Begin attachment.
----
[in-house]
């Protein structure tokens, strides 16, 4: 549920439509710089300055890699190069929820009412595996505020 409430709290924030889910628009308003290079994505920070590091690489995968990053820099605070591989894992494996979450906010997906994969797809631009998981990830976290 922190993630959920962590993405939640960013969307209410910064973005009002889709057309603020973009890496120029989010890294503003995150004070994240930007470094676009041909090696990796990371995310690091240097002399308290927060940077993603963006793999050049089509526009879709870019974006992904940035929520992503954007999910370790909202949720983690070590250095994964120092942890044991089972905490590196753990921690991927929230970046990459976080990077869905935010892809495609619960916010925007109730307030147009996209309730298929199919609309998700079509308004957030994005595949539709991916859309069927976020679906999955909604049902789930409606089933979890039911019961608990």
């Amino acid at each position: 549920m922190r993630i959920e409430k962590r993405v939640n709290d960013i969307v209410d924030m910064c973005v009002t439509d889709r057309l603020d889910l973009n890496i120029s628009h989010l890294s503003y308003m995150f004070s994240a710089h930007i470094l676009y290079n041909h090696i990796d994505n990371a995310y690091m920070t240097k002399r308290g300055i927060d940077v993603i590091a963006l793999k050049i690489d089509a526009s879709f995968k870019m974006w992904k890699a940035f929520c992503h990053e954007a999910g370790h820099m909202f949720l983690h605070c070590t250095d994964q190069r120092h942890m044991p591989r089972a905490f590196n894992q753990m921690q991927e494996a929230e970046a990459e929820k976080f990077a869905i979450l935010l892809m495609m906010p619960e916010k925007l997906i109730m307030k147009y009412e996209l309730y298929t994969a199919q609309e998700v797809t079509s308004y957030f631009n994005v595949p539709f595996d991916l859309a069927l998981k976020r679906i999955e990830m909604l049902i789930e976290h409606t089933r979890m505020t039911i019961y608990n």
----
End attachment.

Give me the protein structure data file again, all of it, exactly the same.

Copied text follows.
[in-house]
């Protein structure tokens, strides 16, 4: 549920439509710089300055890699190069929820009412595996505020 409430709290924030889910628009308003290079994505920070590091690489995968990053820099605070591989894992494996979450906010997906994969797809631009998981990830976290 922190993630959920962590993405939640960013969307209410910064973005009002889709057309603020973009890496120029989010890294503003995150004070994240930007470094676009041909090696990796990371995310690091240097002399308290927060940077993603963006793999050049089509526009879709870019974006992904940035929520992503954007999910370790909202949720983690070590250095994964120092942890044991089972905490590196753990921690991927929230970046990459976080990077869905935010892809495609619960916010925007109730307030147009996209309730298929199919609309998700079509308004957030994005595949539709991916859309069927976020679906999955909604049902789930409606089933979890039911019961608990």
């Amino acid at each position: 549920m922190r993630i959920e409430k962590r993405v939640n709290d960013i969307v209410d924030m910064c973005v009002t439509d889709r057309l603020d889910l973009n890496i120029s628009h989010l890294s503003y308003m995150f004070s994240a710089h930007i470094l676009y290079n041909h090696i990796d994505n990371a995310y690091m920070t240097k002399r308290g300055i927060d940077v993603i590091a963006l793999k050049i690489d089509a526009s879709f995968k870019m974006w992904k890699a940035f929520c992503h990053e954007a999910g370790h820099m909202f949720l983690h605070c070590t250095d994964q190069r120092h942890m044991p591989r089972a905490f590196n894992q753990m921690q991927e494996a929230e970046a990459e929820k976080f990077a869905i979450l935010l892809m495609m906010p619960e916010k925007l997906i109730m307030k147009y009412e996209l309730y298929t994969a199919q609309e998700v797809t079509s308004y957030f631009n994005v595949p539709f595996d991916l859309a069927l998981k976020r679906i999955e990830m909604l049902i789930e976290h409606t089933r979890m505020t039911i019961y608990n």